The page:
The final cause of drooling to cover is drooling due to nausea.  Many cats are nauseous, even though they do not vomit.  Some cat doctors even go as far as to say that inappetance or anorexia is the most common sign of nausea.  Many of these cats will drool either periodically or consistently.  If a cat drools when food is placed in front of them, and they then do not consume the food, nausea should be considered.  Causes of nausea are numerous and many cases have multiple causes.  As you can see from this blog, a drooling cat should be seen by a veterinarian very soon after the symptom is noted.

Dr Michael Ray

Dr. Ray is a Marietta Georgia native and graduate of Osborne High School. He received his bachelor of science at Georgia Southern University, and went on to graduate with his Doctorate of Veterinary Medicine from the University of Florida in 1997. After graduation, Dr. Ray completed an internship in Small Animal Medicine and Surgery at Animal Specialty Group in Los Angeles.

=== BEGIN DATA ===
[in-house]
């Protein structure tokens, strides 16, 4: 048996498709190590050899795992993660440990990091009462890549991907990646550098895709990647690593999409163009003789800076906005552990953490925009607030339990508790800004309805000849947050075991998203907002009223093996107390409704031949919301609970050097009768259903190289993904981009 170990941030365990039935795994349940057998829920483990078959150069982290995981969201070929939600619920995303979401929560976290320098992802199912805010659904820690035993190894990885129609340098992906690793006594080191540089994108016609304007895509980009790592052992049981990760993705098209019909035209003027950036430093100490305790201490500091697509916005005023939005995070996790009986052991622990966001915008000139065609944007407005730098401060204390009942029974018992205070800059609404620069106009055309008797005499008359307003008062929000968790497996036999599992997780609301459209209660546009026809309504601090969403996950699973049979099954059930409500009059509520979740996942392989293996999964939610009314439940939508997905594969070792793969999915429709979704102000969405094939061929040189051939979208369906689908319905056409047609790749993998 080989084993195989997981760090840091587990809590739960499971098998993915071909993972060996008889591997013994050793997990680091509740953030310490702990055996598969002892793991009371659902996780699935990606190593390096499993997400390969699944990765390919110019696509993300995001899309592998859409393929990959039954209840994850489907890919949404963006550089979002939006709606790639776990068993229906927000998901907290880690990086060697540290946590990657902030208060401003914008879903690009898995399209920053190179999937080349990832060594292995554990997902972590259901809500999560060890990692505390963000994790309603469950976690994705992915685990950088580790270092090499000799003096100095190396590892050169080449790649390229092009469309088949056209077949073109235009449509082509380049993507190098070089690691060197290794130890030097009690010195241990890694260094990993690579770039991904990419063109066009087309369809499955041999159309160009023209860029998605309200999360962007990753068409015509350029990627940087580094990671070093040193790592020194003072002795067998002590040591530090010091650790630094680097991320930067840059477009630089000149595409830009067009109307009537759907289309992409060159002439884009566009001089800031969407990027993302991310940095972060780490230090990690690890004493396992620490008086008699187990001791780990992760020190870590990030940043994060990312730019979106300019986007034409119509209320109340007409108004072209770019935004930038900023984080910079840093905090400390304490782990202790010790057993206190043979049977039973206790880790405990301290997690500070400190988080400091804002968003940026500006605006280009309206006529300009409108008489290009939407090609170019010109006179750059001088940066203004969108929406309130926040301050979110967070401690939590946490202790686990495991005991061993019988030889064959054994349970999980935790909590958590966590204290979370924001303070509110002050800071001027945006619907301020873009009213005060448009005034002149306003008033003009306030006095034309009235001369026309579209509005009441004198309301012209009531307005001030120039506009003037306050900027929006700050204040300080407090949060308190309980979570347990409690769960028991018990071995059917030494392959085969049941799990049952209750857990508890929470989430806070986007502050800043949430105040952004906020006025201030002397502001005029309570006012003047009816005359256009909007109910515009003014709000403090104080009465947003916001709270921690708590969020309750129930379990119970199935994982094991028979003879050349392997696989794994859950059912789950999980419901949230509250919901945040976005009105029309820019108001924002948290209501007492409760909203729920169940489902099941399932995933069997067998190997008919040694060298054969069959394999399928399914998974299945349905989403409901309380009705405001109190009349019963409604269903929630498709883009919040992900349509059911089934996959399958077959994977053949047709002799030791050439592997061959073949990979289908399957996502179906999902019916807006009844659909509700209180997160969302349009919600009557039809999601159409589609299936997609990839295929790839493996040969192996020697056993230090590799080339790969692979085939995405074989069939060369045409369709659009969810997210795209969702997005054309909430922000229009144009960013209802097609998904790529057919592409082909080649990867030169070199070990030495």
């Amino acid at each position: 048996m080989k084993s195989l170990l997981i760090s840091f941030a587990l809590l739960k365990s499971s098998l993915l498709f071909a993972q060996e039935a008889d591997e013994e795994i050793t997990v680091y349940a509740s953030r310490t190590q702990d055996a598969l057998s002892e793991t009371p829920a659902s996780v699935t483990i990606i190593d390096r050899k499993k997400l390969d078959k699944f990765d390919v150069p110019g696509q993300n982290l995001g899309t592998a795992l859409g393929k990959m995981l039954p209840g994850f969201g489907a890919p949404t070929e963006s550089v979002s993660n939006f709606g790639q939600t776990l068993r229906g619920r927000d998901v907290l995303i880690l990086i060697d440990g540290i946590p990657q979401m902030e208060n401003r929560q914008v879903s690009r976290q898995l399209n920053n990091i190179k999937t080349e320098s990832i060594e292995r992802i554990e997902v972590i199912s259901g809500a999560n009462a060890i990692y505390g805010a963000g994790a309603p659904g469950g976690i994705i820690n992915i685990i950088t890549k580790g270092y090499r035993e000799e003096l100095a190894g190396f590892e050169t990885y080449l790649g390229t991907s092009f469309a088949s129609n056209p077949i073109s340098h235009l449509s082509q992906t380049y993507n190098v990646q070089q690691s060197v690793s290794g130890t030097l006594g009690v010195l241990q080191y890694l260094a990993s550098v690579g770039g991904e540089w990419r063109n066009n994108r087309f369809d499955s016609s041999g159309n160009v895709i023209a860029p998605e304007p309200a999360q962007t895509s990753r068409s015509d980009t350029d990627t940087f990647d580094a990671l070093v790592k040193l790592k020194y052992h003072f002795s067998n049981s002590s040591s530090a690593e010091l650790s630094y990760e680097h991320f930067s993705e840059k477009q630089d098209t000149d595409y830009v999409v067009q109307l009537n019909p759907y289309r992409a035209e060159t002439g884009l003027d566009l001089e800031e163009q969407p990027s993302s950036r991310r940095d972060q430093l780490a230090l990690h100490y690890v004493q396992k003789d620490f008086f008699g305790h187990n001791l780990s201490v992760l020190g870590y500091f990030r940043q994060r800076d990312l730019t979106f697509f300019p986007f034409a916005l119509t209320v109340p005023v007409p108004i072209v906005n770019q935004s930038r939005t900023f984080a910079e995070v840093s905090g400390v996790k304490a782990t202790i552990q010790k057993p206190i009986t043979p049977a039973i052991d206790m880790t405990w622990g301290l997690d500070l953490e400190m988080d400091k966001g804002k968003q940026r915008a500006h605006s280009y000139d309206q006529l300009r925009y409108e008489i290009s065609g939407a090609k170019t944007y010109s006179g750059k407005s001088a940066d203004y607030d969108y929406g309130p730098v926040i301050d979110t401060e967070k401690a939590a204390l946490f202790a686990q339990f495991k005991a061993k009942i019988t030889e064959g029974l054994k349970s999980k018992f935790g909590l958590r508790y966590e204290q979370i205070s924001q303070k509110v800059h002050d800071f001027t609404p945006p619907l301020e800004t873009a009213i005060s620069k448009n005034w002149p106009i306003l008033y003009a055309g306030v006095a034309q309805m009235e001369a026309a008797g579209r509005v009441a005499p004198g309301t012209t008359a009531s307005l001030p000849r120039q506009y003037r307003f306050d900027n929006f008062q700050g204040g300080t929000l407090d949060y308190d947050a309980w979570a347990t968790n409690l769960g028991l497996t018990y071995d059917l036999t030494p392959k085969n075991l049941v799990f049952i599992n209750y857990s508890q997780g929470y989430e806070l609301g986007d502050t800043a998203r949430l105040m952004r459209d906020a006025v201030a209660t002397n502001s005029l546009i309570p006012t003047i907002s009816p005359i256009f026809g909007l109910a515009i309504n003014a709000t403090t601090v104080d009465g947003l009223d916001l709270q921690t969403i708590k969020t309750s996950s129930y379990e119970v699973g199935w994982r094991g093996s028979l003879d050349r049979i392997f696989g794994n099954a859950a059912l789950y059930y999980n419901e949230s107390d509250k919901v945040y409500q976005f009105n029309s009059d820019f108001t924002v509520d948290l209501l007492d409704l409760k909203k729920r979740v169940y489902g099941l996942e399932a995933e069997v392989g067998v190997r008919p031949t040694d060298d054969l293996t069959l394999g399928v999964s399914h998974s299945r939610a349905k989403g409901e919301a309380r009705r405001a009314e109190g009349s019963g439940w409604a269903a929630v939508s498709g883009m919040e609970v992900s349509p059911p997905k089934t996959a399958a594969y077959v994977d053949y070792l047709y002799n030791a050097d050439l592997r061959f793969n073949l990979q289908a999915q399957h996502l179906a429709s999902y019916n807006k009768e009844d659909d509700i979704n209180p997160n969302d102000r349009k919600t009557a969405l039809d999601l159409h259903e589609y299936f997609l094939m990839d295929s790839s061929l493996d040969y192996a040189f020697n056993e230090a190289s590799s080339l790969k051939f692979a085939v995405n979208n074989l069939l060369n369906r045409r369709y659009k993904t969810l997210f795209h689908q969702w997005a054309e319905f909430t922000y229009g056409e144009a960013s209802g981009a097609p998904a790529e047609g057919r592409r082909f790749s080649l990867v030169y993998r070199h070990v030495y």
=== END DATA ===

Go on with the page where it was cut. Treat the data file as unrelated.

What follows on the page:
Dr. Ray has spent most of his career working in Feline Only hospitals, and is very excited to have the opportunity to own his own cat practice. Dr. Ray has been the Medical Director of The Cat Clinic of Roswell since March 2008.

The Cat Clinic of Roswell
1002 Canton Street
Roswell, GA 30075

Phone: 770-552-PURR (7877)
Fax: 770-552-8855
Email: info@catclinicofroswell.com

Website: http://www.catclinicofroswell.com/